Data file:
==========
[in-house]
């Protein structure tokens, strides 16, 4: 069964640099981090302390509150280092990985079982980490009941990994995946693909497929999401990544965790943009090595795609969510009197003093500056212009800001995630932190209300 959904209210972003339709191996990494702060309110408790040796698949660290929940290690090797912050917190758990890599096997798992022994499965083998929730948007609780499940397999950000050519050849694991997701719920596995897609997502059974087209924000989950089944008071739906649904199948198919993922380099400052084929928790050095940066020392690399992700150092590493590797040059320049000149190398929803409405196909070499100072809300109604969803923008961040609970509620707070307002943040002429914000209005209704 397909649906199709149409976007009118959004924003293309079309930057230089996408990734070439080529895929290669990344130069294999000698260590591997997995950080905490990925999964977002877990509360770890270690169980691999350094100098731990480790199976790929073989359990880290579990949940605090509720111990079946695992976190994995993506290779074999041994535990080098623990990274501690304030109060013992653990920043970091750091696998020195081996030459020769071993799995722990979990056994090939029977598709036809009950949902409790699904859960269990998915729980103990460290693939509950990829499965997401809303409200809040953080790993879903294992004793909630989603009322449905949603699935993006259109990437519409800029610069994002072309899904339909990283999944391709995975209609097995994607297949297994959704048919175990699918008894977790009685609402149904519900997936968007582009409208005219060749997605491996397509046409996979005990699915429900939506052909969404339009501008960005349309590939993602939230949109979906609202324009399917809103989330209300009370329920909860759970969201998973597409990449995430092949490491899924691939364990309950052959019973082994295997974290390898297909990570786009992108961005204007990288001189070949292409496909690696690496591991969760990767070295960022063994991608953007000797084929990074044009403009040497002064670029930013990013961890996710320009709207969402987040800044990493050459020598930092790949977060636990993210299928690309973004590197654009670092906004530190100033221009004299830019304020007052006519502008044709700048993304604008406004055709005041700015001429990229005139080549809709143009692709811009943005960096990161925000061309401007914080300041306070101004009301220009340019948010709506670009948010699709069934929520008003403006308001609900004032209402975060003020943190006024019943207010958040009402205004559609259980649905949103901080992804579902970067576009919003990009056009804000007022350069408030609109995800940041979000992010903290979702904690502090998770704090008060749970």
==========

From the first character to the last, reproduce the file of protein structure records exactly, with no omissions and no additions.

[in-house]
């Protein structure tokens, strides 16, 4: 069964640099981090302390509150280092990985079982980490009941990994995946693909497929999401990544965790943009090595795609969510009197003093500056212009800001995630932190209300 959904209210972003339709191996990494702060309110408790040796698949660290929940290690090797912050917190758990890599096997798992022994499965083998929730948007609780499940397999950000050519050849694991997701719920596995897609997502059974087209924000989950089944008071739906649904199948198919993922380099400052084929928790050095940066020392690399992700150092590493590797040059320049000149190398929803409405196909070499100072809300109604969803923008961040609970509620707070307002943040002429914000209005209704 397909649906199709149409976007009118959004924003293309079309930057230089996408990734070439080529895929290669990344130069294999000698260590591997997995950080905490990925999964977002877990509360770890270690169980691999350094100098731990480790199976790929073989359990880290579990949940605090509720111990079946695992976190994995993506290779074999041994535990080098623990990274501690304030109060013992653990920043970091750091696998020195081996030459020769071993799995722990979990056994090939029977598709036809009950949902409790699904859960269990998915729980103990460290693939509950990829499965997401809303409200809040953080790993879903294992004793909630989603009322449905949603699935993006259109990437519409800029610069994002072309899904339909990283999944391709995975209609097995994607297949297994959704048919175990699918008894977790009685609402149904519900997936968007582009409208005219060749997605491996397509046409996979005990699915429900939506052909969404339009501008960005349309590939993602939230949109979906609202324009399917809103989330209300009370329920909860759970969201998973597409990449995430092949490491899924691939364990309950052959019973082994295997974290390898297909990570786009992108961005204007990288001189070949292409496909690696690496591991969760990767070295960022063994991608953007000797084929990074044009403009040497002064670029930013990013961890996710320009709207969402987040800044990493050459020598930092790949977060636990993210299928690309973004590197654009670092906004530190100033221009004299830019304020007052006519502008044709700048993304604008406004055709005041700015001429990229005139080549809709143009692709811009943005960096990161925000061309401007914080300041306070101004009301220009340019948010709506670009948010699709069934929520008003403006308001609900004032209402975060003020943190006024019943207010958040009402205004559609259980649905949103901080992804579902970067576009919003990009056009804000007022350069408030609109995800940041979000992010903290979702904690502090998770704090008060749970």